Health services continued to be affected in Bihar as the junior doctors’ strike entered the eighth day on Wednesday.
Around 1,500 junior doctors of the state’s prominent government medical colleges and hospitals went on a strike on December 23 over their demand to increase the monthly stipend.
Doctors of Indira Gandhi Institute of Medical Science (IGIMS) have also been protesting for raising their stipends.
Unavailability of doctors at Patna Medical College and Hospital (PMCH), Nalanda Medical College and Hospital (NMCH), Jawaharlal Nehru Medical College (Bhagalpur), Anugrah Narayan Magadh Medical College (Gaya) and in two other facilities have paralysed the health and medical services in Bihar. The outpatient department (OPD), emergency and surgery departments are likely to be closed due to unavailability of physicians.
According to a PMCH official, 115 surgical operations have been cancelled in the last eight days and more are expected to be scrapped if the stir continues. As a result, patients admitted to the government-run hospitals in the state are vacating wards and many of their relatives were seen running from pillar to post to avail of treatment from other facilities.
Over 80 per cent beds of PMCH’s Tata and Hathua wards have been lying vacant due to the dearth of doctors.
Radhey Shyam Sharma, a patient’s kin from Vaishali said: “I have requested the doctors to discharge my uncle Ravi Sharma as no doctors have been attending the ward for the last 2 to 3 days. We will receive better treatment at home than PMCH.”
Govind Kumar, a resident of Harnaut in Nalanda district, who had come to PMCH for his mother’s treatment said, “My mother was having severe health issues due to lower oxygen level in her blood. As I had approached the PMCH’s medical staff available in the emergency ward, they asked me to visit the Intensive Care Unit (ICU) and from there I was sent to the control room. I have appealed to the doctors to treat my mother but nobody has paid any heed to my plight. Besides, I have been denied a stretcher or wheelchair to shift my mother from one department to another.”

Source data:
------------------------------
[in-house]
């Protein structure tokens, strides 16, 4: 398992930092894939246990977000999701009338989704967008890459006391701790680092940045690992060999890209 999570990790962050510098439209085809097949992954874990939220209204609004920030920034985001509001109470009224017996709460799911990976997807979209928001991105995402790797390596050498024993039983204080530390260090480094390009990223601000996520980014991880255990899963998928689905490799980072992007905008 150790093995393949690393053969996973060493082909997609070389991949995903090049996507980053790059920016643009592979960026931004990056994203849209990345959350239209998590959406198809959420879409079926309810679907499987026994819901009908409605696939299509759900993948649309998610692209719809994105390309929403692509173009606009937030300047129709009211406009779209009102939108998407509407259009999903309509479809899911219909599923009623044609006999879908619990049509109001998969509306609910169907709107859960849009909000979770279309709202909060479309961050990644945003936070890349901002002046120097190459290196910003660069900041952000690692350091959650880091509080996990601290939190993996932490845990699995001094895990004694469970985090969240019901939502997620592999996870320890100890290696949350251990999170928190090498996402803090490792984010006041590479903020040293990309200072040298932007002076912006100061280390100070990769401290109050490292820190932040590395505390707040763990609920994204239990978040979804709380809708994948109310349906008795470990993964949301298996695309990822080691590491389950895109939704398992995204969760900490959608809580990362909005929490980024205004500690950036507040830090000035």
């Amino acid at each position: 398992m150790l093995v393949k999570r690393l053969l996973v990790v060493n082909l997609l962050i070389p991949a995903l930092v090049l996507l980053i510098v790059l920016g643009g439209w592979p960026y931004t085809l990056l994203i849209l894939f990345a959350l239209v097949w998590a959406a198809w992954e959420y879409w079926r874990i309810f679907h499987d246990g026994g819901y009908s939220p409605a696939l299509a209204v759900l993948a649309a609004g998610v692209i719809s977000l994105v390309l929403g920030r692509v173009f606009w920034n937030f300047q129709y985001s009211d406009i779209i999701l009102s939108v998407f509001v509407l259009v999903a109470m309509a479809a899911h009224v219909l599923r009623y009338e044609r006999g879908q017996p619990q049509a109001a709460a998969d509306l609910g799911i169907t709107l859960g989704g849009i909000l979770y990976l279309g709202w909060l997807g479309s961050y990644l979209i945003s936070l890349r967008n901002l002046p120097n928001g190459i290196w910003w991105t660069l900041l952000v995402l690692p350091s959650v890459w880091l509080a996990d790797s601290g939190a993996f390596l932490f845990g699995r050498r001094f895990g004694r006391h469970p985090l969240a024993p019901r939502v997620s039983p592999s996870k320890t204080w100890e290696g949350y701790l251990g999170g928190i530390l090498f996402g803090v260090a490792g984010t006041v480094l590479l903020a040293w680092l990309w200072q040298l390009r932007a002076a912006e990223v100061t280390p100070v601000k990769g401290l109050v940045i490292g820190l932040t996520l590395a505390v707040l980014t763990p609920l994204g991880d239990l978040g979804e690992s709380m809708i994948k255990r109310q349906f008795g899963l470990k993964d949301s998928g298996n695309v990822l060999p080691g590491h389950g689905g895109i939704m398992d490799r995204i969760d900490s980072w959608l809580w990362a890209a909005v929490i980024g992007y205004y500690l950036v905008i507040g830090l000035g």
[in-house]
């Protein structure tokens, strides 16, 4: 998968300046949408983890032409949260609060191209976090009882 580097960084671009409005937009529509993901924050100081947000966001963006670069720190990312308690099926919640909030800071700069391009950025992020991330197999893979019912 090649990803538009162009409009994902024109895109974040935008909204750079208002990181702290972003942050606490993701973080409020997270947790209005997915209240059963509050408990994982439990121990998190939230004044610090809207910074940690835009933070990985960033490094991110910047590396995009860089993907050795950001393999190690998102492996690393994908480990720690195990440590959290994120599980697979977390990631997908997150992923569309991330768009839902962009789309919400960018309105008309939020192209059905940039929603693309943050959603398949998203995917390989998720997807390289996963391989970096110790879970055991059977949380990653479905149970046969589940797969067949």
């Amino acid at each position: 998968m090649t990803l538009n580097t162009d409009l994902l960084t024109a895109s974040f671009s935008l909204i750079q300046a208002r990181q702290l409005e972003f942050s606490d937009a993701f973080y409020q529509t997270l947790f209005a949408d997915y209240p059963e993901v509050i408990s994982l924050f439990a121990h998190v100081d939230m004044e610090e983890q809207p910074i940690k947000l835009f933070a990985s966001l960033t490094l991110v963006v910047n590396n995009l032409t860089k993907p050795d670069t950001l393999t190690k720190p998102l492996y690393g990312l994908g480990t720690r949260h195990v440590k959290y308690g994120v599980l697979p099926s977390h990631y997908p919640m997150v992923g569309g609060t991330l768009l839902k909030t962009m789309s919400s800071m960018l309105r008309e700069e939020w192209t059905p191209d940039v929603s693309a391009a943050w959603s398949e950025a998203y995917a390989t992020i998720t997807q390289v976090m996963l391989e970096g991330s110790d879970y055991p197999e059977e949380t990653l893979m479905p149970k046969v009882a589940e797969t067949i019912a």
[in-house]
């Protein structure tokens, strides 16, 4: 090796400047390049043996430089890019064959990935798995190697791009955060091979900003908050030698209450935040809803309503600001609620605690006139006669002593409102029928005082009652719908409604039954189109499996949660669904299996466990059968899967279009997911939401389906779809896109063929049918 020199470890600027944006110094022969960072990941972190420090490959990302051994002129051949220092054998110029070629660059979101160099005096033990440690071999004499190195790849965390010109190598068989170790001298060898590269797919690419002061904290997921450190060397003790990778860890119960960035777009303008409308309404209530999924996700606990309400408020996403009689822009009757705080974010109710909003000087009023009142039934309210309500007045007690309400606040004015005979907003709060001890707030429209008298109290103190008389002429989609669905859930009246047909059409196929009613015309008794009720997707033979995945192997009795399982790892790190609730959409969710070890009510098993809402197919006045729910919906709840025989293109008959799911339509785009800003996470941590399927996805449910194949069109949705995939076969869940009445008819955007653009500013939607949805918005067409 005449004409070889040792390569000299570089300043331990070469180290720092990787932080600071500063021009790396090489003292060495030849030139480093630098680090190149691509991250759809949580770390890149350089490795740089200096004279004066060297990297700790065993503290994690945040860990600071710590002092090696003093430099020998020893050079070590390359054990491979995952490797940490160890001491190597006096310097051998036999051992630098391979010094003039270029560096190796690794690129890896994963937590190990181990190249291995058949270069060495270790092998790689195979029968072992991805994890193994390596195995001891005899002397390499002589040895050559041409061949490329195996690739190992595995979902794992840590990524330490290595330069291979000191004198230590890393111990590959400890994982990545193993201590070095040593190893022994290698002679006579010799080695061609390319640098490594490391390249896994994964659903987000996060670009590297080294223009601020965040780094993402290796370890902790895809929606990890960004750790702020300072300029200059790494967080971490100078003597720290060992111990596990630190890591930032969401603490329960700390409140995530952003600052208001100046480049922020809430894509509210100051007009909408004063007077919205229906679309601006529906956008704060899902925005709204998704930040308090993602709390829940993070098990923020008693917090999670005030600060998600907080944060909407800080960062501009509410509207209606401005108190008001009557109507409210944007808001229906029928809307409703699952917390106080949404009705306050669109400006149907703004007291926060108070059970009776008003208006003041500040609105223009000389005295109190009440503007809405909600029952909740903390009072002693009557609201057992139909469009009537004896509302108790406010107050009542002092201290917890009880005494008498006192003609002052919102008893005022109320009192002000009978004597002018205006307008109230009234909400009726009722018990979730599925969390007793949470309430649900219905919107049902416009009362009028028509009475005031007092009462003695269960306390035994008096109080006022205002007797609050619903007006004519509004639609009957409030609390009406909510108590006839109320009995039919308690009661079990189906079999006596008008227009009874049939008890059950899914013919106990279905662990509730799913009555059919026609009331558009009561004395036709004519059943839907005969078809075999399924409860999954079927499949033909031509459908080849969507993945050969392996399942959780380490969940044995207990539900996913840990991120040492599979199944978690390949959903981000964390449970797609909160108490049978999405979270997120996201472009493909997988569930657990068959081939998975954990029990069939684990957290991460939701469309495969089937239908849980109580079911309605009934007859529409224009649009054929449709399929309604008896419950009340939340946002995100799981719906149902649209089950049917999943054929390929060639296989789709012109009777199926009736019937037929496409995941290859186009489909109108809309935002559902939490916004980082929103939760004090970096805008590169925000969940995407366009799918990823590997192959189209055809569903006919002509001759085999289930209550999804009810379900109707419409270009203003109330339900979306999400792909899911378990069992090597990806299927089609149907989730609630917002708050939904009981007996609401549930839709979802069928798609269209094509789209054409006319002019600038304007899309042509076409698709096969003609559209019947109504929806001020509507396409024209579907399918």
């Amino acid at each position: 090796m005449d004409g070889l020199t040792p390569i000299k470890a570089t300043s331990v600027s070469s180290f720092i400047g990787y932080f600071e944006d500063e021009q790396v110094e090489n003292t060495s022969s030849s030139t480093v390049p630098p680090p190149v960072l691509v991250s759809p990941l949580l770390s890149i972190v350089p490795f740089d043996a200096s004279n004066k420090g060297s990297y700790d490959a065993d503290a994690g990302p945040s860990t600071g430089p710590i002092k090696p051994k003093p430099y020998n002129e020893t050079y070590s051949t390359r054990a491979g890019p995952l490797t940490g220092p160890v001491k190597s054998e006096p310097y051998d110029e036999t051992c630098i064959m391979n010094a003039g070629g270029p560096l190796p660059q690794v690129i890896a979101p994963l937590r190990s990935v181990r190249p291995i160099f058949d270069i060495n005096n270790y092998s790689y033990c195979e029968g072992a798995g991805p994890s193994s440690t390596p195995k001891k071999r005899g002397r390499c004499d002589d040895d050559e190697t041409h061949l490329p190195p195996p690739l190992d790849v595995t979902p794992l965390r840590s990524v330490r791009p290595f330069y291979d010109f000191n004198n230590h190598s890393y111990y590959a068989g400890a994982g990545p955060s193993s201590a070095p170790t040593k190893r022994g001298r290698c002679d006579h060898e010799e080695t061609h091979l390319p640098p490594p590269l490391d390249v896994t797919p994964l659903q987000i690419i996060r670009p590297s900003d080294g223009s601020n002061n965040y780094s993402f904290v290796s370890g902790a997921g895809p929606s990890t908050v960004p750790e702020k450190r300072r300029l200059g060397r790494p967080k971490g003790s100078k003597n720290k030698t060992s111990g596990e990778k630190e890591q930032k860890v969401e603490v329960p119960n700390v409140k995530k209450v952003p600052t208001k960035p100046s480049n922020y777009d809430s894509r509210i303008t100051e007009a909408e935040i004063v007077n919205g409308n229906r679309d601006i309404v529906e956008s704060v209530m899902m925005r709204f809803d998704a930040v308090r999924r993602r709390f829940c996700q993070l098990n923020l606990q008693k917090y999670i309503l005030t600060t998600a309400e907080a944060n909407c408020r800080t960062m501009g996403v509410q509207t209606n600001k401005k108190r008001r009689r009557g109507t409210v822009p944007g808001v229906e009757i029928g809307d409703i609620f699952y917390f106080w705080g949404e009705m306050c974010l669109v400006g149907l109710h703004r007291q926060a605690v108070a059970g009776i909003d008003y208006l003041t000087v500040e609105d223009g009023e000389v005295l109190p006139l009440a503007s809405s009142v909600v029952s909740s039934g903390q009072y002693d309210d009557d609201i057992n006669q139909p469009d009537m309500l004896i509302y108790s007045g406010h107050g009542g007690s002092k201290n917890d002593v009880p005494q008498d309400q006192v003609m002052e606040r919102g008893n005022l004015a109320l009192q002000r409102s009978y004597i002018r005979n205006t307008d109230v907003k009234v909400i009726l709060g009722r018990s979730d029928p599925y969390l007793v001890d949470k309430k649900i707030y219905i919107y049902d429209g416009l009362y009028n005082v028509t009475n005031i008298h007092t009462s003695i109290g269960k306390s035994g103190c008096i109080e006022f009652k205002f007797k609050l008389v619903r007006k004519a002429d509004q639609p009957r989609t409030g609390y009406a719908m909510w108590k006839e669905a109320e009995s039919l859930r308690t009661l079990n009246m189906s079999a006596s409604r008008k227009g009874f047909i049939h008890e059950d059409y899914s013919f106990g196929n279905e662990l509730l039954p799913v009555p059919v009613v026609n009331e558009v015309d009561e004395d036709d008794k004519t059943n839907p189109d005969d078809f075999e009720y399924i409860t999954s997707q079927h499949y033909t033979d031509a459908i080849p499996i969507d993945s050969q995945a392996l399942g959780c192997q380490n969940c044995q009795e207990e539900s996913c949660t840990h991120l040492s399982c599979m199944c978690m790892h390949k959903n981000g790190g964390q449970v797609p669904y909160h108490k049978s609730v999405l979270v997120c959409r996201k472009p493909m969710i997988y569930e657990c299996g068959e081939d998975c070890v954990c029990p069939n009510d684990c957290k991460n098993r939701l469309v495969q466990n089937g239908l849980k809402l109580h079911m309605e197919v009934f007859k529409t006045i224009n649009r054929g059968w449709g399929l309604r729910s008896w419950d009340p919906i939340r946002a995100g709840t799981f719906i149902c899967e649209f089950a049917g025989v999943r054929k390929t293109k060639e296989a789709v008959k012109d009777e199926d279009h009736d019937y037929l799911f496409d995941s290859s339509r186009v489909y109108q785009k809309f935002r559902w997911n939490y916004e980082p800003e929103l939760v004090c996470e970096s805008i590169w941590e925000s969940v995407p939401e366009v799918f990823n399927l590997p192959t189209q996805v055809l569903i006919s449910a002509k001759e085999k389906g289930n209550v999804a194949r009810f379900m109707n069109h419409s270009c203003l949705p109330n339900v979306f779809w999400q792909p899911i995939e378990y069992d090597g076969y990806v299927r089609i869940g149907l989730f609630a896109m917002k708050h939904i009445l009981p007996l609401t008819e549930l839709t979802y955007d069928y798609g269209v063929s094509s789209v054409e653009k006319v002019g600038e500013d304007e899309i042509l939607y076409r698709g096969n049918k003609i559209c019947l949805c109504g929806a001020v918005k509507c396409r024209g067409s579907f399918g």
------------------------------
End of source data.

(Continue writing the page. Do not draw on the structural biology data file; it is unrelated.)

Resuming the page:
Sources said that only 200 senior doctors are at PMCH at present, while at least 600 junior physicians are on strike.
Alok Kumar, a doctor at PMCH emergency said: “The medical services have been severely affected but we are providing treatment to every patient. We have not refused any kind of treatment to a patient.”
Since the strike has crippled health operations in Bihar’s six medical colleges and hospitals, a delegation of junior doctors met Health Minister Mangal Pandey.
Manoranjan Kumar, a junior doctor at PMCH said: “The delegation has sought the Health Minister’s assurance which he refused to give. The Minister said the state government has no money to increase the stipends.”
“We understand the plight of patients. Hence, we also want to end the strike but it will happen only if our demand will be met,” said Kundan Kumar, another junior doctor.
He added that the state government is applying pressure on them to call off the strike.
The junior doctors are demanding that the monthly stipend for PG courses be increased to Rs 80,000, Rs 85,000 and Rs 90,000 in the first, second and third year respectively. At present, they get Rs 50,000, Rs 55,000 and Rs 60,000, respectively.
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